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I don't see Faraday's law of induction and Maxwell-Ampere's law are totally symmetric in the sense that Maxwell-Ampere's law has a factor of $ϵ_0μ_0$: \begin{align} \nabla\times\mathbf E&=-\frac{\partial\mathbf B}{\partial t} \\ \nabla\times\mathbf B&=\color{blue}{\mu_0\varepsilon_0}\frac{\partial\mathbf E}{\partial t} \end{align} Can anyone explain me why.

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marked as duplicate by Rob Jeffries, Kyle Kanos, Jon Custer, John Rennie, Mike Nov 30 '17 at 17:04

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Faraday's law and Ampere's law are manifestly asymmetric, as Faraday's law is a homogeneous equation and Ampere's law is not. Therefore, I assume you mean in the absence of a current density, in which case the equations become (in SI units) $$\nabla \times \vec E = -\frac{\partial \vec B}{\partial t}$$ and $$\nabla \times \vec B = \epsilon_0 \mu_0 \frac{\partial \vec E}{\partial t}$$

There is a necessary asymmetry present because $\vec E$ and $\vec B$ have different dimensions, as do $\nabla$ and $\frac{\partial}{\partial t}$.

In the gaussian unit system, the electric field and magnetic field have the same units, so the equations become $$ \nabla \times \vec E = -\frac{1}{c} \frac{\partial \vec B}{\partial t}$$ $$ \nabla \times \vec B = \frac{1}{c} \frac{\partial \vec E}{\partial t}$$

We can do even better and use natural units where $c=1$, in which case we have $$ \nabla \times \vec E = -\frac{\partial \vec B}{\partial t}$$ $$ \nabla \times \vec B = \frac{\partial \vec E}{\partial t}$$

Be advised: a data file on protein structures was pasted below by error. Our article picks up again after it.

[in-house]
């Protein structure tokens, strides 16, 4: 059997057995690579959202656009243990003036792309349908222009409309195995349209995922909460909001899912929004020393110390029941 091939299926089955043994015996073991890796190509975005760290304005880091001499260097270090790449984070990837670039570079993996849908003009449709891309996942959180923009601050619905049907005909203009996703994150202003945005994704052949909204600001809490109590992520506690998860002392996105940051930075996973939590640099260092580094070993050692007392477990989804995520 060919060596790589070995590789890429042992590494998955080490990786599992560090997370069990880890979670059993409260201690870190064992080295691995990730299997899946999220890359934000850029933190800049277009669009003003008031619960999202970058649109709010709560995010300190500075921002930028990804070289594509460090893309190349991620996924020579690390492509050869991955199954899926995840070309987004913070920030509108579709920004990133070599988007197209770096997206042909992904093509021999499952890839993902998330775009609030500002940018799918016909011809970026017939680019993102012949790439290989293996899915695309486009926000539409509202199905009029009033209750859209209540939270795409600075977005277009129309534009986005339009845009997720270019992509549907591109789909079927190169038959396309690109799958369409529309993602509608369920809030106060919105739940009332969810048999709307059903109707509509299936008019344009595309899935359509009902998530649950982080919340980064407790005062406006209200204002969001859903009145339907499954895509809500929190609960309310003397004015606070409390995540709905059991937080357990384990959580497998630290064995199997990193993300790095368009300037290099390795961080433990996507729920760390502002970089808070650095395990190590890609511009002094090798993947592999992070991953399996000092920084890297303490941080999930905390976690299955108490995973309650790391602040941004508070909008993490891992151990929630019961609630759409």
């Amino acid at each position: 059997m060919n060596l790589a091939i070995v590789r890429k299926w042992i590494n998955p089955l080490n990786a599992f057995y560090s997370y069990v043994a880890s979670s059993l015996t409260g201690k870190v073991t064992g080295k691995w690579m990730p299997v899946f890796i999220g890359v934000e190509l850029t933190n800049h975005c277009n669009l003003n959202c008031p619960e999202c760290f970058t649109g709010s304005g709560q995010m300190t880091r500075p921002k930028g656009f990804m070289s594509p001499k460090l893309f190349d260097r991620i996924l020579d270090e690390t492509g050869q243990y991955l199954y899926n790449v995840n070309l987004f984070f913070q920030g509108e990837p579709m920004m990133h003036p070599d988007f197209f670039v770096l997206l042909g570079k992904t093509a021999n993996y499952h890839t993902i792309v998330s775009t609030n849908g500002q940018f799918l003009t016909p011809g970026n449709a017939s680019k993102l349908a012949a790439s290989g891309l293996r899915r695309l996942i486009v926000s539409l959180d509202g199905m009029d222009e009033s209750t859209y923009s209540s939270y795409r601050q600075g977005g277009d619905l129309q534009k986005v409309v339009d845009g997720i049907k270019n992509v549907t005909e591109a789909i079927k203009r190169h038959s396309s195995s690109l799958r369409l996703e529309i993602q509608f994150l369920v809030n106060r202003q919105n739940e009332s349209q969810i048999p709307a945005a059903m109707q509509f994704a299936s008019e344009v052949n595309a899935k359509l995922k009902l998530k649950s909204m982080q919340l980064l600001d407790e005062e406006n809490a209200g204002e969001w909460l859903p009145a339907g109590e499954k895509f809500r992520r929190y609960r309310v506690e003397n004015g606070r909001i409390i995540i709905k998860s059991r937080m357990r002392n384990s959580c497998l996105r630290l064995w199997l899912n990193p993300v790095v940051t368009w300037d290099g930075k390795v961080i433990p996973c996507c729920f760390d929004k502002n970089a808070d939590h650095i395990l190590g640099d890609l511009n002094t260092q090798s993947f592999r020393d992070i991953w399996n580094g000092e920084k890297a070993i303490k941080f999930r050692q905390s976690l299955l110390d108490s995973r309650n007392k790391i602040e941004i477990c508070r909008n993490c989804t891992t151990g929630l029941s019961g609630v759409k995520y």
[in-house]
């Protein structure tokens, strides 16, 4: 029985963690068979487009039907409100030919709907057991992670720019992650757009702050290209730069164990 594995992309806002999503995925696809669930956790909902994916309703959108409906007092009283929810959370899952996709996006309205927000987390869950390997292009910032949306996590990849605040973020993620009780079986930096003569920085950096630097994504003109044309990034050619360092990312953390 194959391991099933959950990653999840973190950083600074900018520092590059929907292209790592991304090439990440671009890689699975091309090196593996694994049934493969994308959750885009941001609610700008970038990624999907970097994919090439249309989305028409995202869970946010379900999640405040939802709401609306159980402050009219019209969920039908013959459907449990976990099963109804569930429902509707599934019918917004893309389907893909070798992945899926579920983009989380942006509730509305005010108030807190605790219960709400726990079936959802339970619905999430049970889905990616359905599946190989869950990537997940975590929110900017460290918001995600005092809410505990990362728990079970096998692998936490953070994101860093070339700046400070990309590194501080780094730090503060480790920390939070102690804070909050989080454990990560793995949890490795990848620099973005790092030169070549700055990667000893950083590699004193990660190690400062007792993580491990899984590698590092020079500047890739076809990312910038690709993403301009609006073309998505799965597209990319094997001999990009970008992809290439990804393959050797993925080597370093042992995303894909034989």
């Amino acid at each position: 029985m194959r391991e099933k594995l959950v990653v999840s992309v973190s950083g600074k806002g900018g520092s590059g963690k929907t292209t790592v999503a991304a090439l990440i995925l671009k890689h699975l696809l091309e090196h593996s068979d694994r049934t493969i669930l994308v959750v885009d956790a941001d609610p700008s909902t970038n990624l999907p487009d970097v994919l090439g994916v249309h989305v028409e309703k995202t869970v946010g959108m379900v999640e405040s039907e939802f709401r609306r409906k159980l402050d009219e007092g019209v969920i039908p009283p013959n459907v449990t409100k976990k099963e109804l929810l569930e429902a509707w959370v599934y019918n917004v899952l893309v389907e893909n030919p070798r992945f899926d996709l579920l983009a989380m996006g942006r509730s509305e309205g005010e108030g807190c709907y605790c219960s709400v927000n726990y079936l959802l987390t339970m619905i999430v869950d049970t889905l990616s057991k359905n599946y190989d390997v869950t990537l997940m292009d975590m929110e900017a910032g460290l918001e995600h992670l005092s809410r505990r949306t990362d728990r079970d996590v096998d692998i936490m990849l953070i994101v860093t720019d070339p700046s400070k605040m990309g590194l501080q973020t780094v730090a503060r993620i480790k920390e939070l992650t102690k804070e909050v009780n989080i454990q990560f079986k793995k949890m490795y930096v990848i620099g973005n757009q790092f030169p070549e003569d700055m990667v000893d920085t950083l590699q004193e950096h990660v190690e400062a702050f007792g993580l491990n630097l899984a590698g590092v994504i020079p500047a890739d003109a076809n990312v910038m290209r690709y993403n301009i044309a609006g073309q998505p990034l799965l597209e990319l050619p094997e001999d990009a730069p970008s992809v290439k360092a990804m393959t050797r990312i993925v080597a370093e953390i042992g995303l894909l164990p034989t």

The lesson here is that it's important to be able to see through the outward appearance of an equation to its inner structure. Often times, constants can be "absorbed" by redefining certain quantities and/or changing unit systems. This is one aspect of a larger concept called nondimensionalization, and it's an important skill to develop as time goes on.

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  • $\begingroup$ @YassineSifeddine If you're satisfied with this answer, then you can mark it "accepted." Otherwise, if you wish for more clarification, then let me know. $\endgroup$ – J. Murray Nov 9 '17 at 3:25
  • $\begingroup$ To be honest i hope you to clarify me more please. $\endgroup$ – Yassine Sifeddine Nov 9 '17 at 3:28
  • $\begingroup$ Can you explain what is causing you trouble? $\endgroup$ – J. Murray Nov 9 '17 at 3:40
  • $\begingroup$ For exemple if we add magnetic monopoles gauss laws for electric field and magnetic field will be symmetric but that's not the case for amper and faraday laws. $\endgroup$ – Yassine Sifeddine Nov 9 '17 at 3:47
  • $\begingroup$ They are not precisely the same because of the minus sign, but why should they be? $\endgroup$ – J. Murray Nov 9 '17 at 3:48

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